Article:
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Blow to Pakistan as FATF says Islamabad took no action against 26/11 mastermind Hafiz Saeed

FATF said that Pakistan must “identify, assess and understand its money laundering, terror financing risks, including transnational risks and risks associated with terrorist groups” operating from its soil.

Blow to Pakistan as FATF says Islamabad took no action against 26/11 mastermind Hafiz Saeed

NEW DELHI: In a major blow to Pakistan, international money-laundering watchdog Financial Action Task Force (FATF), on Monday said Islamabad has failed to take action to fully implement UNSCR 1267 obligations against Jamaat-ud-Dawa (JuD) chief and 26/11 mastermind Hafiz Saeed and other terrorists associated with JuD and Laskhar-e-Taiba.

FATF said that Pakistan must “identify, assess and understand its money laundering, terror financing risks, including transnational risks and risks associated with terrorist groups” operating from its soil.

"With the exception of some recent actions discussed in detail below, Pakistan has not taken sufficient measures to fully implement UNSCR 1267 obligations against all listed individuals and entities - especially those associated with Lashkar-e-Tayyiba (LeT)/Jamaat-ud-Dawa (JuD), and Falah-i-Insaniat Foundation (FIF) as well as the groups' leader Hafiz Saeed," the report says.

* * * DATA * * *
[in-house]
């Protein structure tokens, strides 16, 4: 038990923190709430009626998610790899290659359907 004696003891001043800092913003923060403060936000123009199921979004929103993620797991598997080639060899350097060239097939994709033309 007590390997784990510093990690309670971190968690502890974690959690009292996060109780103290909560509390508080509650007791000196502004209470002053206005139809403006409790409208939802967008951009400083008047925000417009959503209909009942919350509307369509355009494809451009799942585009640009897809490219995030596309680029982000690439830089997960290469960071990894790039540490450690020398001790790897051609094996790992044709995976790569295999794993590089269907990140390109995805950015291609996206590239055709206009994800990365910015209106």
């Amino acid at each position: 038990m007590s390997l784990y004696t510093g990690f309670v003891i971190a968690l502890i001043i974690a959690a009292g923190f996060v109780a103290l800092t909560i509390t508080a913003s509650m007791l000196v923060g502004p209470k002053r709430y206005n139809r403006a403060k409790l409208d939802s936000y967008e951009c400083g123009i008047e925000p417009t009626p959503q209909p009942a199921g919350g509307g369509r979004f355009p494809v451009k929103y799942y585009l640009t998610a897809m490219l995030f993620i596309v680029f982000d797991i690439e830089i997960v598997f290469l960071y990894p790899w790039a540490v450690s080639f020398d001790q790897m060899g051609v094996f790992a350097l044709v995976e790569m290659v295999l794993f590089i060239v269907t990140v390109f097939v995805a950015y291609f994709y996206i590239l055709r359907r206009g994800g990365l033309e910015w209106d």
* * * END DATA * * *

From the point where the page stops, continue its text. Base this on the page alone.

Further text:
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The report also raises questions over the decisions taken by the Pakistani government without taking them to their logical conclusion such as, "In February 2018, Pakistan passed the Anti-Terrorism (Amendment) Ordinance 2018, which amended the ATA to automatically proscribe individuals and entities listed at the United Nations. Immediately, following the adoption of this amendment, Pakistan seized numerous articles of property belonging to JuD/FIF, after minimal actions had been taken prior to this point."

Titled Mutual Evaluation Report of Pakistan, the APG report was adopted by the group during the annual meet in Canberra, Australia in August 2019. The observations made by the group is a big blow to Pakistan as it increases chances of Islamabad being put on the FATF “black-list”. It may be recalled that Paris-based FATF had placed Pakistan on the grey list in June 2018 and Islamabad was given a plan of action to complete it by October 2019, or face the risk of being placed on the FATF black list.

The APG’s report is based on information provided by Pakistan and the field visit undertaken by an assessment team comprising experts from US, UK, China, Indonesia, Maldives and Turkey in October 2018.